Start: Three Rivers, CA
Finish: Bass Lake, CA
Miles Today: 155
Miles to Date: 1995
Trooper Mileage: 170916
I awoke about 8:15 - I was up until about 2:30 AM doing computer stuff again - but this schedule seems to work for me. I seem to get a lot done late at night, and when fatigue finally kicks in, I go to bed, read about one page from a book, then fall asleep. I often wake after only 5 hours, but I'm not tired. Occasionally I'll sleep for 7 or 8 hours, sometimes I'll nap in the afternoon. Since I have the luxury to do so, I see no problem with a varied schedule of activity and rest. I will rest when I am tired, I will be active when I am not, regardless of the hour.
The Holiday Inn was comfortable, and it was nice having regular electricity for my various and sundry techo-paraphenalia. I spent the morning doing some last minute website updates and emails, checked out about 11:30, gave my website address to the desk clerks, and hit the road again.
I decided to take back roads north instead of the larger highways. This led me through many miles of orchards, vinyards and diary farms, until I came into the Sierra foothills. The road then begain to wind and twist, going up from an elevation of about 250 feet to over 3000 and down again, more than once, through beautiful contryside consisting mostly of grass-covered mountain meadows dotted with trees - live oak, some pines, lots of others I didn't identify - and in many places, wooded areas the reminded me of rural Pennsylvania, except that the up-and-down was somewhat more severe. I passed several lakes, went through numerous little towns whose primary industry seemed to be bait, tackle and beer, and lots of lovely little (and not so little) spreads that could be and probably were farms, except no-one seemed to be working them too hard. Perhaps their primary crop was the grass in the fields that got mowed on occasion to provision the thoroughbred ranches down in the valley with hay and straw. Or perhaps their primary crop was the grass cultivated under grow-lights in their basement. Whatever ...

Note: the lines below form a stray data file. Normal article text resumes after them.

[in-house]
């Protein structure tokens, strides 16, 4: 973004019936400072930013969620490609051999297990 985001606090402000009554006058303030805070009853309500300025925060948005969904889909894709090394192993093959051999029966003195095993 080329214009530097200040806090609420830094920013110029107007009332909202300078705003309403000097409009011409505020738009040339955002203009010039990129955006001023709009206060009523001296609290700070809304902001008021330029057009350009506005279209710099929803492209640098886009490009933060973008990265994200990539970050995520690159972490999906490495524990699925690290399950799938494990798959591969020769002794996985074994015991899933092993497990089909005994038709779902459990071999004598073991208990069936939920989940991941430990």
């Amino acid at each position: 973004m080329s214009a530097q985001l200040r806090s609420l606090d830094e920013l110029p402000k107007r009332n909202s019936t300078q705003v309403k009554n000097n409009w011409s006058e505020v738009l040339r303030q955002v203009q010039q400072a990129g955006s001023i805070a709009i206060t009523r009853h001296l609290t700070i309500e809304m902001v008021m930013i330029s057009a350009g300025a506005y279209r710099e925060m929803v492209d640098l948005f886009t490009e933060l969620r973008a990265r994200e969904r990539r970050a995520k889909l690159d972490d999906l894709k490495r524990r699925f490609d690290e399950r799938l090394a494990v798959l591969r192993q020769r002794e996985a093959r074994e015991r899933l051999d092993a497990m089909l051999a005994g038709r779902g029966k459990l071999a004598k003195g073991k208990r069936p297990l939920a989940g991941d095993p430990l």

This area, like much of the West, has a large Hispanic community. It seems that they are always sighting miraculous images of the Virgin Mary in just about everything. I personally know of accounts where the Virgin has been sighted in the twists of the fruiting branches of a date palm, in the ripples and shadows on the side of a refrigerator, and in the oil stains on a driveway. Oh well, I am not one to tell others where they should find their faith. But I must say that this gnarled and battered remnant of a tree trunk was truly remarkable. It takes essentially no imagination to see the Mother Mary holding the Child.
It obviously is a shrine held in reference, and maintained as such. Although some of the flowers adorning the ... (the what - tree? statue? manifestation?) were plastic, most were fresh-cut - the number placed around the base, along with other offerings, indicate that this place is visited daily by numerous people.
Lets call it the Virgin of Piedra. If I recall correctly, that was one of the proximate towns. Piedra, bt the way, is spanish for rock or stone.
Continuing on over hill and dale, I stopped to check location with a local, very friendly guy who thought I was someone else he knew until I told him I wasn't. Not 10 minutes later I chatted with a schoolbus driver who thought the same. Seems I have a double living up there in those hills, named Tim Harris. I just hope he's not wanted for anything.
So - eventually, about 4:00, I arrived at Bass Lake, where I could camp for the night. Although the travel distance was only 155 miles, I took me about 4.5 hours due to the slow going up and down and around and around.
I had camp set up in 30 minutes - minimal tonight - no table or cot, since I want to get out fast in the morning so I can use as much of the day as possible in Yosemite.
As the sun started going down, and I was cooking dinner (corned beef hash), I was suddenly reminded of one of the things I liked about living in the desert. Mosquitos. Or, specifically, the very small number of them, since they require standing water ro breed, and open water stands for about 15 minutes in the Arizona sun.
To make a long story short, after suffering numerous attacks on my person, I retreated to the inside of the Trooper until the feeding hour had passed (it seems it was almost exactly an hour).
Now it's about 10:15. There are others camping here - it seems to be a popular site for fishing, boating and water-skiing - but their not being too rowdy, so I'm sure I'll get a good nights rest. Which I will start now, because the latop batteries are running low.
Tomorrow on to Yosemite.